The term genocide describes the systematic mass murder of a racial, political or cultural group. Genocides have been witnessed in countries such as Germany, Russia and the Democratic Republic of the Congo. But, the concept of genocide is more than an abstract term for something long passed. Acts of genocide occurred more recently in Rwanda and the Rohingya Muslims of Myanmar are also recent victims of such violations. Acts of genocide were also recently reported in Ethiopia’s Tigray Region, which borders Eritrea and Sudan, as the Tigray People’s Liberation Front looks to wrest control of the region from the Ethiopian government. Furthermore, the war in Tigray, which has also involved Eritrean military units, is not only taking lives through violence, it is causing a potential famine in Tigray.
Conflict Causes Famine
Tigray, home of the Tigrayan ethnic group, comprises only around seven million people, equating to 6% of the Ethiopian population. However, in the past months, its people and infrastructure have felt the force of the entire Ethiopian military. Furthermore, when a nation of 118 million people is wracked by conflict, there is bound to be difficulty transporting resources to all the rural and urban areas in need. Compounded by violence and displacement, famine puts Tigrayans at risk of malnutrition, exposure to the elements, illness and death. As the threat of both man-made and natural famine looms, the international community must intervene to address it.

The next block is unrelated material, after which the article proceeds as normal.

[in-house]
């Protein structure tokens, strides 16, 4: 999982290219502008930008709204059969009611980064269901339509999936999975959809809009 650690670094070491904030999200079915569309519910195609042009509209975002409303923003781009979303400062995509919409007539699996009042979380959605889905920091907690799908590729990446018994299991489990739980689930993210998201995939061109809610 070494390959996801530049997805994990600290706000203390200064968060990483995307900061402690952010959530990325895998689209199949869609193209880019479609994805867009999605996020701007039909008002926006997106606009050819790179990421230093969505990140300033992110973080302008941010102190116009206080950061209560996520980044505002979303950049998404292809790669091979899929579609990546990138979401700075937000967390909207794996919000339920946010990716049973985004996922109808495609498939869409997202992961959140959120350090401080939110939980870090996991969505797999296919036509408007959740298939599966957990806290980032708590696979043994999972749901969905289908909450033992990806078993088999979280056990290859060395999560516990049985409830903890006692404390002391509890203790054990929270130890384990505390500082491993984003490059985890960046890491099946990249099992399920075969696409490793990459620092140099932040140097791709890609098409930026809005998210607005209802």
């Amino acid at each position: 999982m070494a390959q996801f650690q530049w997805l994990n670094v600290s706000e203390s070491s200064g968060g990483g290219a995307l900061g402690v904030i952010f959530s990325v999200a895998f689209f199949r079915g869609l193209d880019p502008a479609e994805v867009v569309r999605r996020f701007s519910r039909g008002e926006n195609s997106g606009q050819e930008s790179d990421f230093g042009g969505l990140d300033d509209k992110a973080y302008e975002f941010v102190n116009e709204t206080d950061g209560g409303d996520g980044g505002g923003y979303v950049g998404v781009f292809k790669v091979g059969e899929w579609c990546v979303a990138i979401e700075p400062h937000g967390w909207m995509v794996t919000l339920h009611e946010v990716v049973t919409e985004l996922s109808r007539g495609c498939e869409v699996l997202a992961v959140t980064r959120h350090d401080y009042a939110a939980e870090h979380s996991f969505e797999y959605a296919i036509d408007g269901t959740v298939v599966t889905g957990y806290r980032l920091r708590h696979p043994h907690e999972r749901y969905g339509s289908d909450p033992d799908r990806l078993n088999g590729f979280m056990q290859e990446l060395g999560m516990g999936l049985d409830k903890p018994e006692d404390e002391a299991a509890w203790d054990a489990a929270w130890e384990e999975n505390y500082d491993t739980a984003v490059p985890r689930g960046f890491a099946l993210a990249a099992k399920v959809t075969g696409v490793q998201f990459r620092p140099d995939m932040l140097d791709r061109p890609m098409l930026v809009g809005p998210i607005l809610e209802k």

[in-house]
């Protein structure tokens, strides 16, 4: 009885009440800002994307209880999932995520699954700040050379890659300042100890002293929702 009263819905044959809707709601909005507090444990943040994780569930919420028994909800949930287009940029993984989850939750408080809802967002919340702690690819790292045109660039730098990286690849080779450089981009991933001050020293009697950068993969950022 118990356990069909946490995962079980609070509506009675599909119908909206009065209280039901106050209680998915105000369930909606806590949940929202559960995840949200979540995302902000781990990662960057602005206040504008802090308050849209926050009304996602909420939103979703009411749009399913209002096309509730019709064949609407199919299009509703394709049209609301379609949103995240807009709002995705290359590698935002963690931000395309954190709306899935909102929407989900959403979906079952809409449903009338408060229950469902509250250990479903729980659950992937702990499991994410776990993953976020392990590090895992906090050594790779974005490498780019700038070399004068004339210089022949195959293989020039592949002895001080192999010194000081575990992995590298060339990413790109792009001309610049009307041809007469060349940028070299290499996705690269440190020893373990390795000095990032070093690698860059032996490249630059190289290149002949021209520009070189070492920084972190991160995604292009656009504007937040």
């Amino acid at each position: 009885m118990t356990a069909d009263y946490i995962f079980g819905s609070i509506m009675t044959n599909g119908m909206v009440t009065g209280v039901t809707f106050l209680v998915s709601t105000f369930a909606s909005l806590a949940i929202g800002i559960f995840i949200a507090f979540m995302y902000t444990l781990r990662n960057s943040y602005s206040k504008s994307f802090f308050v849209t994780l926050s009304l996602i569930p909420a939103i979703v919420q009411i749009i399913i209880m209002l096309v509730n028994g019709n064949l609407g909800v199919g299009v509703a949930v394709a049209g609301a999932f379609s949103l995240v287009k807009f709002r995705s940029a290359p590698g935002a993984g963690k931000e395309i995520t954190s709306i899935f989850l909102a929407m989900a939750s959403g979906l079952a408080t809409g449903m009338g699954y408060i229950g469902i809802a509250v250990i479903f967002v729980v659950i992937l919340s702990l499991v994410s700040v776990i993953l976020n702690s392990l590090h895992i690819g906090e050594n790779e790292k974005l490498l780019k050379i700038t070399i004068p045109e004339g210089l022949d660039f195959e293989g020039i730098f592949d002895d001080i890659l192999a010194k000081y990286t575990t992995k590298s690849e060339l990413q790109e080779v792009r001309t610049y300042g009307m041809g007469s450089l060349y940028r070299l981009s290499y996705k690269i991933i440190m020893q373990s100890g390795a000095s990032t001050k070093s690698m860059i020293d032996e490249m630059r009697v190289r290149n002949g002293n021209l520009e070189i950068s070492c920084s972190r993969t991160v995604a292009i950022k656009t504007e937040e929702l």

Rising Poverty in Ethiopia
The famine in Tigray is occurring during a civil war further complicated by an externally intervening nation. While Ethiopia experienced famine in the 1980s, the current famine differs in that it results not only from natural causes but from human violence, creating desperate circumstances for Tigrayans living in poverty. Over the past few decades, Ethiopia had been making great strides in reducing poverty, with the national poverty rate dropping from 45% in 1995 to roughly 24% in 2015. Unfortunately, due to the COVID-19 pandemic and recent military conflict, extreme poverty is back on the rise, not only in rural areas but also in the country’s largest city, Addis Ababa.
An Opportunity to Intervene
Despite the vast damage inflicted on the Tigray countryside by Ethiopian and Eritrean forces, the powerful and committed Tigrayan Liberation Army “regained control of the regional capital” in late June 2021. This significant moment in the civil war marks a potential transition period and a crucial time for humanitarian organizations to step in and provide vital resources to the region.
Getting water and food to Tigrayans will be crucial during any lull in the violent outbreaks that have displaced nearly two million and killed more than 50,000 people across the region. The starvation-induced by both Ethiopian government actions and natural circumstances has forced hundreds of thousands of civilians into near-death situations.
In June 2021, 12 NGOs, including Amnesty International, signed a letter to the U.N. Human Rights Council (HRC) calling for a robust international response to the crisis in Tigray. In particular, the letter calls on the HRC to address reports of human rights violations and acts of genocide in Tigray. Until peace is restored, NGOs and government agencies will do their best to sustain life in this historically and culturally rich region of Africa.
– Trent R. Nelson